Additional Coverage:

KTTC
Mayo Clinic Health System opens new location in Cannon Falls

KROC
Ribbon Cutting for Mayo’s New Cannon Falls Facility

Post-Bulletin
Mayo Clinic plans ribbon cutting for new Cannon Falls clinic

Context: I’m in awe,” says Jerry Williams of Mayo Clinic Health System’s new clinic and hospital. Williams was one of approximately 2,000 who toured the new medical center during a public grand opening event on Friday, July 25. Located at 32021 County 24 Boulevard, the new clinic opens on Aug. 4 and the hospital and emergency department open on Aug. 7. More information on the new clinic and hospital can be found here.

Public Affairs Contact: Asia Christensen

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Tags: "sitting disease", Alan Greenway, Alliance for Clinical Trials in Oncology’s Statistics and Data Center, AP, Apple, Arizona Pop Warner Football, Arizona Republic, Associated Press, Association of Medical Illustrators annual meeting, ASU News, BC News, Becker’s Hospital Review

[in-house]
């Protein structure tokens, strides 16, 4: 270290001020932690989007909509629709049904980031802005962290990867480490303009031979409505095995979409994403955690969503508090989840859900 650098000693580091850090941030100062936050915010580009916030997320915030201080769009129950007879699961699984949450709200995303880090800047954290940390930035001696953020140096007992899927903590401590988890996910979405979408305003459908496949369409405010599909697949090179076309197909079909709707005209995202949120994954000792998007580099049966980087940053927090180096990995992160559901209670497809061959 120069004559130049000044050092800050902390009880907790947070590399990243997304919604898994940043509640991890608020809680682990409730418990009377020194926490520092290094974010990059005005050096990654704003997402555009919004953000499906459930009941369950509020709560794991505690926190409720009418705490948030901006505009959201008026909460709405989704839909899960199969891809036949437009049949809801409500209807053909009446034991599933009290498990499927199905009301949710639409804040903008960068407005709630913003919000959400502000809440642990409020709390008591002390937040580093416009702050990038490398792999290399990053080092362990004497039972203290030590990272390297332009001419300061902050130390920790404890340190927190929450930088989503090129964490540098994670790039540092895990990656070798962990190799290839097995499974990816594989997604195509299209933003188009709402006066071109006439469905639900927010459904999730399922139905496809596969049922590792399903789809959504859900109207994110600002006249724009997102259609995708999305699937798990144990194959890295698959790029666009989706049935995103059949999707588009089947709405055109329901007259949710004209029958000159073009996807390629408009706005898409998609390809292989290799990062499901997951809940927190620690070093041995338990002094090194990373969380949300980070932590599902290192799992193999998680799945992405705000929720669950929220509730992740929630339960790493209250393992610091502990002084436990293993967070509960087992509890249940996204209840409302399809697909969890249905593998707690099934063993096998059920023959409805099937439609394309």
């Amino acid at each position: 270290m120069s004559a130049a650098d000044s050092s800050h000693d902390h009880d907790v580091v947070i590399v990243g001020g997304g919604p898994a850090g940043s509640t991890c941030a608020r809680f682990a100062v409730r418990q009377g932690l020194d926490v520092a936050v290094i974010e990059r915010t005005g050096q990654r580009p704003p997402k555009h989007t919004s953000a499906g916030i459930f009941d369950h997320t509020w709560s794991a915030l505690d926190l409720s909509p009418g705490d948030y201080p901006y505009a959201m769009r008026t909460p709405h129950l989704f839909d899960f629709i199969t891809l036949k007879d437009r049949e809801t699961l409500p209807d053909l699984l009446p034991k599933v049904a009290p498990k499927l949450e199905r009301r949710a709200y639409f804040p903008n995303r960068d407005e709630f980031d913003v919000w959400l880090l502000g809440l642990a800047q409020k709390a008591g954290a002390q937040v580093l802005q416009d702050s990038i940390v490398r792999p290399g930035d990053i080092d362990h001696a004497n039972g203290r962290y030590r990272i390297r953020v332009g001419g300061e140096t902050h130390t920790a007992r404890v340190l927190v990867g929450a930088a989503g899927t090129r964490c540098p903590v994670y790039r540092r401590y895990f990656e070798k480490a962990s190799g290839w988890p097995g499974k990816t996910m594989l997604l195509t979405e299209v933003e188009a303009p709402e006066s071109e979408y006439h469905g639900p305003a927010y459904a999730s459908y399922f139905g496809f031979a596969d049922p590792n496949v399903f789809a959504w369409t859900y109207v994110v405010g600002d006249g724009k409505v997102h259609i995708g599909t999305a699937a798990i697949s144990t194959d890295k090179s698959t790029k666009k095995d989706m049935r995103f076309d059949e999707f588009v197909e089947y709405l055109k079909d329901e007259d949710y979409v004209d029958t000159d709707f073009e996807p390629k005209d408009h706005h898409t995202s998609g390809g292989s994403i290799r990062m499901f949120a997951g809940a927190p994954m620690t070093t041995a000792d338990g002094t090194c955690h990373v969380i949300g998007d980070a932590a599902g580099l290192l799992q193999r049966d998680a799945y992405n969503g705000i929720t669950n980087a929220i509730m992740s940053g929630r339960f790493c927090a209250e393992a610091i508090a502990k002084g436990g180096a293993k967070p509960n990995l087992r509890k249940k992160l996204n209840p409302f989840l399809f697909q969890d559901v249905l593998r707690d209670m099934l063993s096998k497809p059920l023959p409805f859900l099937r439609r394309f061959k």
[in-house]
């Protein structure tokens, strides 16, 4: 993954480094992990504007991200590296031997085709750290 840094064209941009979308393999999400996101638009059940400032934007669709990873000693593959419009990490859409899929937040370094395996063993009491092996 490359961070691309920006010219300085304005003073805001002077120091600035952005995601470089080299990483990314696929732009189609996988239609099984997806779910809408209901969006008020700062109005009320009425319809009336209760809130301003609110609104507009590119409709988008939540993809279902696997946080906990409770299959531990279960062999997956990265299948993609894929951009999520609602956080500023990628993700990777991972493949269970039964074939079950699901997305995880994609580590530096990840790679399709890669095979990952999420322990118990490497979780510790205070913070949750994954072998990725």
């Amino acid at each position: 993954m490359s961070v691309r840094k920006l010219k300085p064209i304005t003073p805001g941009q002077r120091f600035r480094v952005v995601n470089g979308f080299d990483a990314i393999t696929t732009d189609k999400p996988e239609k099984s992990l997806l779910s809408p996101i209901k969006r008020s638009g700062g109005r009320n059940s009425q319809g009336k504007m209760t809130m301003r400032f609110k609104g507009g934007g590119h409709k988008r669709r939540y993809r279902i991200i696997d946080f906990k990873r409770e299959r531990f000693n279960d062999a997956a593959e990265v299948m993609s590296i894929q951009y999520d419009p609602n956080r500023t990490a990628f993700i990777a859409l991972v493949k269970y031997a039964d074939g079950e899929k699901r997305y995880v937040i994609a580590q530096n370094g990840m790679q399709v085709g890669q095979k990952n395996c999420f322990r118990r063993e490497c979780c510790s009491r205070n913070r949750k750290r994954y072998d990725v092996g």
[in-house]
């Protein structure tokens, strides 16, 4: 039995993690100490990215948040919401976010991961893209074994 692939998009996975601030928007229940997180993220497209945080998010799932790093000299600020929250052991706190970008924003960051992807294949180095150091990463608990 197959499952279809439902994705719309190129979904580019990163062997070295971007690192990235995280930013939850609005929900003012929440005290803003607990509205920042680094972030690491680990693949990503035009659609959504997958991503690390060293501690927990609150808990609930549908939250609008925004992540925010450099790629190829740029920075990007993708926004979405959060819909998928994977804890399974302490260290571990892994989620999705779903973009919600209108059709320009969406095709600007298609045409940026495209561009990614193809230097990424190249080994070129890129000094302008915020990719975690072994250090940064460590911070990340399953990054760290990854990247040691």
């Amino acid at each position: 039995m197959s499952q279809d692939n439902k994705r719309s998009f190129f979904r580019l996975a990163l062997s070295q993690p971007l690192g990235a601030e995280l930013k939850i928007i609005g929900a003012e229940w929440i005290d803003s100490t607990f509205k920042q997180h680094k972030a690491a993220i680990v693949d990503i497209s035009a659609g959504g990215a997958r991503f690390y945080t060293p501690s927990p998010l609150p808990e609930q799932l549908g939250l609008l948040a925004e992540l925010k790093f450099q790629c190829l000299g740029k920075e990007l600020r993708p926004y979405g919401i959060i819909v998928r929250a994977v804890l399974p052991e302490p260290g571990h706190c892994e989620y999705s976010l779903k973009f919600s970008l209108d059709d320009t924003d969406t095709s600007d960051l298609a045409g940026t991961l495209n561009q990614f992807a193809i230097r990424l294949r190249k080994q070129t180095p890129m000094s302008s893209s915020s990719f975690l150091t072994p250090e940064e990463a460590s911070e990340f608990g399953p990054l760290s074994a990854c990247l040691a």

July 24th, 2014

Mayo Clinic in the News Weekly Highlights

By Karl W Oestreich


Mayo Clinic in the News Logo
Mayo Clinic in the News is a weekly highlights summary of major media coverage. If you would like to be added to the weekly distribution list, send a note to Emily Blahnik with this subject line: SUBSCRIBE to Mayo Clinic in the News.

Thank you.

Karl Oestreich, manager enterprise media relations

 

Advisory Board

Why Mayo Clinic's CEO wants to serve 200 million patients—and how he plans to do it